When it comes to closers over the last one-third of a century, the Royals have been blessed with some of the best in Major League baseball. Since Quisenberry debuted in 1979, the Royals have had a succession of four dominant closers. The Royals' first championship teams experienced playoff disappointments for several years in large measure to their lack of a steady reliable closer. Of course, all of that changed in Quisenberry's first full season when he helped lead Kansas City to its first American League championship in 1980. He still holds the MLB record -- along with Mariano Rivera -- with five Reliefman of the Year awards. Quiz set a high standard, and fortunately for the Royals, he also started a Kansas City tradition.
The unheralded and undrafted free agent Quisenberry was followed by Montgomery, the minor trade acquisition of February 1988 that became a major force for the Royals throughout the 1990s. Montgomery surpassed many of Quisenberry's records, including the club's all-time saves record of 304, to become a Royals Hall of Famer himself. He was the first pitcher in MLB history to collect 300 career saves with a single team.
The run of outstanding closers seemed to have stopped at two after nearly 20 years of Quisenberry and Montgomery at the back of the Royals bullpen. There were contenders to the crown after Montgomery, in particular Mike MacDougal, who posted a Royals rookie record of 27 saves in 2003. MacDougal was named an American League All-Star that season, but his success didn't last beyond that exciting rookie campaign.
In 2007, the tradition was renewed when a virtual unknown named Joakim Soria led the Royals in saves with 17. It turned out that was just a hint of what was to come from Kansas City's 2006 Rule-5 draftee. Soria led the club in saves for the next five years, including personal bests of 42 in 2008 and 43 in 2010. The two-time All-Star was a worthy heir to Quisenberry and Montgomery until a second [Tommy John surgery] stalled his career with the Royals after the 2011 season.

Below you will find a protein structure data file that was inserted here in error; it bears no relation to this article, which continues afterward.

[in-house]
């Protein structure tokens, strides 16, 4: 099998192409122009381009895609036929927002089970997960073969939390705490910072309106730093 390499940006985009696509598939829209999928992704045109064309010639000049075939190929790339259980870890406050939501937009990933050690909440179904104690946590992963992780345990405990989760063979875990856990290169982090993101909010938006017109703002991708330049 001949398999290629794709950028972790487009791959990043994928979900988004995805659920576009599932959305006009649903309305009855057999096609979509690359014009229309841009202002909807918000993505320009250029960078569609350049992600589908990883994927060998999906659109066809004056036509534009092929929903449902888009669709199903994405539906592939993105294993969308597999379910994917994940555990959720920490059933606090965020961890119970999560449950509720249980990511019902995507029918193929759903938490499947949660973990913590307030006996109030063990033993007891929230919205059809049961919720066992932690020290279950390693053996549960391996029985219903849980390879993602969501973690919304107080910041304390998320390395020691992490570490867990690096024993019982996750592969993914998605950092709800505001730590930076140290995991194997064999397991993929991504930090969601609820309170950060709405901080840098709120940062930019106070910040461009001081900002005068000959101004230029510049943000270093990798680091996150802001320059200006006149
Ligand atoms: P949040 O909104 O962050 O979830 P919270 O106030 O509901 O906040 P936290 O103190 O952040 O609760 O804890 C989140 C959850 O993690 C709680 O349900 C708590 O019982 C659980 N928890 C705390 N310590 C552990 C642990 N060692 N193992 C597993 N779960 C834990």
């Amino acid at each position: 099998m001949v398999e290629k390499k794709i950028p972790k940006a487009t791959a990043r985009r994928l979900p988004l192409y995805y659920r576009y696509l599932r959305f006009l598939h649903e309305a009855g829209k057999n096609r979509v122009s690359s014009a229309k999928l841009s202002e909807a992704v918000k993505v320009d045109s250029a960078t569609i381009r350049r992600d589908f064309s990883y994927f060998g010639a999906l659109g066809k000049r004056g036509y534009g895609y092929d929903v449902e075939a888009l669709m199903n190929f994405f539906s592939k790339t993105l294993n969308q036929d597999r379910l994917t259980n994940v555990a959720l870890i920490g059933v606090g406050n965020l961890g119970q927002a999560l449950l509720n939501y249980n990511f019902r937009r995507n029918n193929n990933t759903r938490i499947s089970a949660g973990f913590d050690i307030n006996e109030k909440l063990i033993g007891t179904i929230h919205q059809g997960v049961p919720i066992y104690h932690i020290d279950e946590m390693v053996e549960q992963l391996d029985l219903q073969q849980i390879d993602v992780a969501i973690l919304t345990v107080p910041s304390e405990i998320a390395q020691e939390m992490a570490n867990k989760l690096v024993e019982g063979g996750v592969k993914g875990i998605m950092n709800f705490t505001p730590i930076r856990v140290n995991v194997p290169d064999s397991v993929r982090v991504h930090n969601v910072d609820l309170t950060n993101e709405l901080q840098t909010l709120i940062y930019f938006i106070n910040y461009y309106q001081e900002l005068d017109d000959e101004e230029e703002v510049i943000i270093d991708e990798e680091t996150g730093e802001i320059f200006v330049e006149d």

Again the Royals needed to replace one of the most effective and reliable closers in baseball. They seemed to have found another answer in Greg Holland -- their 10th-round Draft selection out of Western Carolina University. Holland opened 2012 as a setup man and ended it as the closer.
Beginning the night after then-Royals closer Jonathan Broxton was traded to Cincinnati, Holland nabbed the job. He went on to convert 16 of 18 save opportunities, including his first 13 in a row. Overall, he had 91 strikeouts in 67 innings pitched, averaging an impressive 12.22 per nine innings, second among AL pitchers with at least 60 innings pitched and the best such mark in Royals history. Now we know that was just Holland's opening act. This year he joined Quisenberry, Montgomery and Soria in the tradition of representing Kansas City in the All-Star Game. Entering play on Sept. 27, 2013, Holland converted 46 saves (in 49 attempts), second only to the Orioles' Jim Johnson with 48 saves (in 57 attempts).
If Holland stays consistent he will be a key factor in helping the Royals build upon their 2013 winning season. Being a closer is like having a featured role in a musical -- you're not the star, but you have one big solo that will make or break your performance. When Holland blew a save at Philadelphia in the first week of the season, he was briefly moved from the closer role. But Royals manager Ned Yost quickly returned to him, and Holland has since posted one of, if not the best, relief pitching performance in Royals history. Holland started this year with one brief off-key note but is ending with a much deserved standing ovation.
Jill Seib-Schaub is an assistant in the Royals Hall of Fame and has worked for the Royals since 2009. This story was not subject to the approval of Major League Baseball or its clubs.